2. Characteristics Psychiatric Co-morbidity

Diagnostic splitting comes at the risk of spurious comorbidity (attributing a single set of symptoms toward criteria for several disorders). Symptoms such as sleep disturbance, psychomotor changes, and poor concentration in the setting of depression can also, theoretically, be counted as symptom criteria for other conditions described in DSM,increasing the likelihood of multiple diagnoses. One strategy used in DSM-III to reduce spurious comorbidity arising from diagnostic splitting was the introduction of diagnostic hierarchies. For example, the criteria for agoraphobia indicate that the diagnosis should not be given if the characteristic avoidant behavior is really due to obsessive-compulsive disorder.


3. Causes of Psychiatric Co-morbidity

Comorbidity can occur for a variety of reasons. It may be a chance occurrence or be due to the conjunction of independent risk factors; or it may develop because two disorders have shared or overlapping risk factors, or because one disorder causes the other; or the comorbid condition may be a multiform expression of one of the pure disorders, or a third independent disorder. It follows that the best approach for dealing with comorbidity depends on why a given pair of disorders tends to co-occur.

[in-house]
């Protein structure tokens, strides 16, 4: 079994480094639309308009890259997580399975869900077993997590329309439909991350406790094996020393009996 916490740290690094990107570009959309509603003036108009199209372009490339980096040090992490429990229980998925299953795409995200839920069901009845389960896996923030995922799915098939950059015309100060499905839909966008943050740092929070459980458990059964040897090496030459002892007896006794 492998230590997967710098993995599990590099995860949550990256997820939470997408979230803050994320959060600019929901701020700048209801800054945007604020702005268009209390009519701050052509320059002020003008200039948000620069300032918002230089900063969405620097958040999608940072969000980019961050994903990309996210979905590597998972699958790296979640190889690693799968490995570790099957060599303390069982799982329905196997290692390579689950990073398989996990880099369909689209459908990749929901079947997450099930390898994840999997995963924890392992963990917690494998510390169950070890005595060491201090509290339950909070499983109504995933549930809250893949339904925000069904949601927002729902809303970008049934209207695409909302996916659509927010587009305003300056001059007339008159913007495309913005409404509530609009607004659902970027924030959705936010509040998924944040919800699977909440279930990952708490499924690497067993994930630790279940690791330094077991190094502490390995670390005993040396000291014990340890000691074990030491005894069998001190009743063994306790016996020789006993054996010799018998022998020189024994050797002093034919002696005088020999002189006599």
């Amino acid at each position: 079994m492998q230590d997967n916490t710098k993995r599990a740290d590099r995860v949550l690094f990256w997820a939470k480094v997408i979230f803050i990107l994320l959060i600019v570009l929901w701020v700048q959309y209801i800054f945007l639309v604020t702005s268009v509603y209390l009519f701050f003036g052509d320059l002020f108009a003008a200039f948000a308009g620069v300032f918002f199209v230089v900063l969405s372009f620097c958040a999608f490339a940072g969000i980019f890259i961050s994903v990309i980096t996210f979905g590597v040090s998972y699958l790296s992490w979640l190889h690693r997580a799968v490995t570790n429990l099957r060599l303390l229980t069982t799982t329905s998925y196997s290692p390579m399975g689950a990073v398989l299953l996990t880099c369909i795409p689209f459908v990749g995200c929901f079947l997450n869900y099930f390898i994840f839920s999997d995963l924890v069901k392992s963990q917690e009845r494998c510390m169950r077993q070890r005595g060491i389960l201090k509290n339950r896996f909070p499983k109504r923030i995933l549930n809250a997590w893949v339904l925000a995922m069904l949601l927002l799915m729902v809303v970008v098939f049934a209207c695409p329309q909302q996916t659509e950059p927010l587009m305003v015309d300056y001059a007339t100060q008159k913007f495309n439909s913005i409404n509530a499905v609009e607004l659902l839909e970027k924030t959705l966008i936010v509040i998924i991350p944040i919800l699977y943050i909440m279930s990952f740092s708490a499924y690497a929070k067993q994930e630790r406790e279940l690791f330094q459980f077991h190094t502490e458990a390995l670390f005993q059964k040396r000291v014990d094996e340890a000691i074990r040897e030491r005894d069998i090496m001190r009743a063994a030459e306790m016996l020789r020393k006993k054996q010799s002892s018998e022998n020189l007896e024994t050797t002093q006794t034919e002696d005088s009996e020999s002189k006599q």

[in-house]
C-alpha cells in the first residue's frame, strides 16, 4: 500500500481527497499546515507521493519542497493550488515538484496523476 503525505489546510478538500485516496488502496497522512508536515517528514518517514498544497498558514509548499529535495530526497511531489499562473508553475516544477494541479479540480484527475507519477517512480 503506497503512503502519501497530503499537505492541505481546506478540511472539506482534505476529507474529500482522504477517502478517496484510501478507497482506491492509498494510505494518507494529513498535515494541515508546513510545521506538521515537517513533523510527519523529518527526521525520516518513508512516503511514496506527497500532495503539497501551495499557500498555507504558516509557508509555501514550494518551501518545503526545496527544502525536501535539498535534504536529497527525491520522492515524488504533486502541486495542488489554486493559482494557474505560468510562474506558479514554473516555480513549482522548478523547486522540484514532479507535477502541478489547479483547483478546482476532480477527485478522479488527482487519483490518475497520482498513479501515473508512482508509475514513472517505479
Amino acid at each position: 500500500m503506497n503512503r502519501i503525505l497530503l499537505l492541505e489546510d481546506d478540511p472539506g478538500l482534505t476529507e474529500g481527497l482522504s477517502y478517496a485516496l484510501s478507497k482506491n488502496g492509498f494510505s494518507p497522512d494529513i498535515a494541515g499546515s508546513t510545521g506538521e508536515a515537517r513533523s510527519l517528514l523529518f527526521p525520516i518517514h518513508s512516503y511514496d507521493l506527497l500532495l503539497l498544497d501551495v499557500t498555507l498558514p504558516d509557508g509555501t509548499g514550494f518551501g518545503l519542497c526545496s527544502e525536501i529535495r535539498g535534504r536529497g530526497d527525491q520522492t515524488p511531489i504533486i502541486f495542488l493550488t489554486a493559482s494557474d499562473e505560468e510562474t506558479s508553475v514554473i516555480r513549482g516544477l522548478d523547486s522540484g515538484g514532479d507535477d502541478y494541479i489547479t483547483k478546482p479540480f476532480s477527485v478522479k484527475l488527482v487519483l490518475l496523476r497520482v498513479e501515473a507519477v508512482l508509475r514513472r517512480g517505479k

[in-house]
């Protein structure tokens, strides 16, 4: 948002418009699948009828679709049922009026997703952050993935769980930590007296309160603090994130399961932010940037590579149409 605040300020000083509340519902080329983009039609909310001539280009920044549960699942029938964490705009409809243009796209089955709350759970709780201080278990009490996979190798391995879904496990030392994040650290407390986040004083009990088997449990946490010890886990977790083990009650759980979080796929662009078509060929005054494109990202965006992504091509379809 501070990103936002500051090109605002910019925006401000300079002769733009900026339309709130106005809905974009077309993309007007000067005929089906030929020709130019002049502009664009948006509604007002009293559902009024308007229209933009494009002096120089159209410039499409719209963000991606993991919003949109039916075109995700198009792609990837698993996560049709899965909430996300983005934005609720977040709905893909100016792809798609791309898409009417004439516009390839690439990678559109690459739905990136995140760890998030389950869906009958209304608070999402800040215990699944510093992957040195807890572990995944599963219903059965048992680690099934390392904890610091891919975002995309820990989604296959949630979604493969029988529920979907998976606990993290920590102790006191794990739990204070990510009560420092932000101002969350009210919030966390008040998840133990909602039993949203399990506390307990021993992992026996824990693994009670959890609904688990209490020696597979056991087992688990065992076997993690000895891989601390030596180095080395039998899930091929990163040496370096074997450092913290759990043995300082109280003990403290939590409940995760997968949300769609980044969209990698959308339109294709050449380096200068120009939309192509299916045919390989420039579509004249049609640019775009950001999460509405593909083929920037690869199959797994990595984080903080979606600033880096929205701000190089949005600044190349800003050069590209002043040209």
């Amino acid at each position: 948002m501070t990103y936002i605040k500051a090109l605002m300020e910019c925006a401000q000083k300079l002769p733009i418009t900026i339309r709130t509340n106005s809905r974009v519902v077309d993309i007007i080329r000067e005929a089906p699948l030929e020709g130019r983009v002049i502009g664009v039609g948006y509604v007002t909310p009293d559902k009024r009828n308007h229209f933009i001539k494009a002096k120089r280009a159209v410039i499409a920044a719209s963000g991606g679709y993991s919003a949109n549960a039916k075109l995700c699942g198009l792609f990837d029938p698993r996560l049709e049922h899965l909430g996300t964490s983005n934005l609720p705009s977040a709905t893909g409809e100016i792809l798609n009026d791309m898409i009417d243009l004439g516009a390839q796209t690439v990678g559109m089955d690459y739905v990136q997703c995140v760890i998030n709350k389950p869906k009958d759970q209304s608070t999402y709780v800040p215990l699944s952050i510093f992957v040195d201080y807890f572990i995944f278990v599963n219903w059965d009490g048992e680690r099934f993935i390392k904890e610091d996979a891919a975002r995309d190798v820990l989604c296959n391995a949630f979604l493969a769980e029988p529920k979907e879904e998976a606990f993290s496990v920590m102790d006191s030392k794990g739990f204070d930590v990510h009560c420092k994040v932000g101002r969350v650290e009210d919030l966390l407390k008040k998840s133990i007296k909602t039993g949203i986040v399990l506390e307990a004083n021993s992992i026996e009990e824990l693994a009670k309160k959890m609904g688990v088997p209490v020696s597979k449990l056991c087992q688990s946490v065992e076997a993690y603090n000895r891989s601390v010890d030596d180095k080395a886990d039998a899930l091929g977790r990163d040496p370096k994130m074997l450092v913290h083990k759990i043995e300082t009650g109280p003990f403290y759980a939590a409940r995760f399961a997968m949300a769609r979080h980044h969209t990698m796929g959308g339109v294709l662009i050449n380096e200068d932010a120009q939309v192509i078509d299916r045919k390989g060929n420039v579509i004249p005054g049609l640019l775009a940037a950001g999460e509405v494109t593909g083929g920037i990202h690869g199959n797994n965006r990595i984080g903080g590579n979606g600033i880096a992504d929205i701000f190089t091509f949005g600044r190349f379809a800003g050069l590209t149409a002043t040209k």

A hierarchical approach is useful if the comorbid condition is a multiform expression of one of the pure disorders. For example, major depressive episodes are almost invariably a complication of dysthymia. Thus, there may not be any advantages to diagnosing a comorbid major depressive disorder in patients with dysthymia. Hierarchies may be also useful if one disorder causes the other, unless the second disorder has additional clinical implications after it develops.

It's not uncommon for people to suffer from two disorders or illnesses at once. Comorbidity in mental illness can include a situation where a person receives a medical diagnosis that is followed by the diagnosis of a mental disorder (or vice versa), or it can involve the diagnosis of a mental disorder that is followed by the diagnosis of another mental disorder.3

A 2009 large cross-sectional national epidemiological study of comorbidity of mental disorders in primary care in Spain published in the Journal of Affective Disorders showed that among a sample of 7936 adult patients, about half had more than one psychiatric disorder.4

Furthermore, in the U.S. National Comorbidity Survey, 51% of patients with a diagnosis of major depression also had at least one anxiety disorder and only 26% of them had no other mental disorder.However, in the Early Developmental Stages of Psychopathology Study, 48.6% of patients with a diagnosis of major depression also had at least one anxiety disorder and 34.8% of them had no other mental disorder.


4. Management of Psychiatric Co-morbidity

Treatment of comorbid psychiatric conditions in ASD warrants a multimodal approach with contributions from caretaker education (applied behavioral analysis); psychotherapy; pharmacology; sensory, speech, and language interventions; and other disciplines depending on the individual’s history and presentation. Although a review of all of these modalities is beyond the scope of this article, some of the evidence and resources for CBT and pharmacotherapy for psychiatric comorbidity in ASD follow.